When Should You Speak With a Tax Attorney?

Folks normally assume that speaking with a tax attorney means they're in for a fight with the IRS. Although that's certainly one reason to talk with a lawyer, it's far from the only time you should consider talking to one.

How often should you consult with a tax attorney, though? Here are four ways you can determine if it's time.

Major Changes in Income

Tax attorneys can tell you how to navigate the potential pitfalls of moving into a different tax bracket. If you just got a promotion that bumps you up significantly in income, for example, it's a good idea to think about the tax implications. You might need to look at more deductions to offset some of the bill.

Similarly, downward shifts in income matter too. For example, someone preparing for retirement should think about tax-preferred strategies for investing today in a way that defers tax obligations to their retirement years. This can move the tax hit into years where they have less income, ultimately reducing what they're likely to owe.

Opening a Business

You'll need to keep tabs on the money moving in and out of a new business. While it's important to think about profits and losses, it's also just as necessary for you to consider outflows from taxation. Tax obligations arise from a host of factors, including how a company is charted. You should speak with a tax attorney to learn which structure is right for your new business.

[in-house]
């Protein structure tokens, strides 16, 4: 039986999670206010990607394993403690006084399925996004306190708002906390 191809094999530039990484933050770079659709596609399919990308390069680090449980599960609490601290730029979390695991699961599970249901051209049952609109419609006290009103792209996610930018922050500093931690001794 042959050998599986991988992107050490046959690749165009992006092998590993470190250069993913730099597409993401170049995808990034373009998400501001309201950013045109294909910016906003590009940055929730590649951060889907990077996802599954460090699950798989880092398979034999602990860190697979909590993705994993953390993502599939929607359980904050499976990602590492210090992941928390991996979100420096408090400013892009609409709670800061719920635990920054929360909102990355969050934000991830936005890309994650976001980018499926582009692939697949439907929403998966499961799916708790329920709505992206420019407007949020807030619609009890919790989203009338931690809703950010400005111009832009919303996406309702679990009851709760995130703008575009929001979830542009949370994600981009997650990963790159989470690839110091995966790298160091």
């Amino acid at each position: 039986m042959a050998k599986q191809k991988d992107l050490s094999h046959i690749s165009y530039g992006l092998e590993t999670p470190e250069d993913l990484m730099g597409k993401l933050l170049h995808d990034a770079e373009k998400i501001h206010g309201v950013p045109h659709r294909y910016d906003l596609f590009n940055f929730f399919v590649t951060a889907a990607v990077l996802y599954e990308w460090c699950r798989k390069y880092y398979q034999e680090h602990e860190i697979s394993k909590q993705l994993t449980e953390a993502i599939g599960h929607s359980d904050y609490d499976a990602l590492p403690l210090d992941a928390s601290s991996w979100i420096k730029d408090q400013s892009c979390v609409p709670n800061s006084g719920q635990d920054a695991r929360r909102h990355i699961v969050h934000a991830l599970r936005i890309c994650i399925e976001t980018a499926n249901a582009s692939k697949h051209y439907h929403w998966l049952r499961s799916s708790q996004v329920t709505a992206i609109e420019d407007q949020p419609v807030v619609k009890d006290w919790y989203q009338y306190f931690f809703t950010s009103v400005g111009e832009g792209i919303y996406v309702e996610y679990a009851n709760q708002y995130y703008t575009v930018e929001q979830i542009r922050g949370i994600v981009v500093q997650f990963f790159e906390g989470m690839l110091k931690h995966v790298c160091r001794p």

Foreign Income

The government takes a distinct interest when people make money overseas. On the upside, you're allowed to deduct many types of taxes paid to foreign governments on such income. You might even end up with no U.S. tax bill if the other country collects more than you'd have to pay to the American government. However, you'll still need to track the tax payments and report them to the U.S.

New Tax Laws

One of the biggest reasons to at least touch base with a tax attorney once a year is to learn about new laws. Most of the time, these have fairly small influences on tax bills. However, you might see an increase if the government ends an old deduction.

Similarly, there might be a shift that favors something you want to do. For example, a person who wants to install a solar power system on their house will also want to check out potential local, state, and federal credits. Keep up with the codes and try to plan your financial decisions around these changes.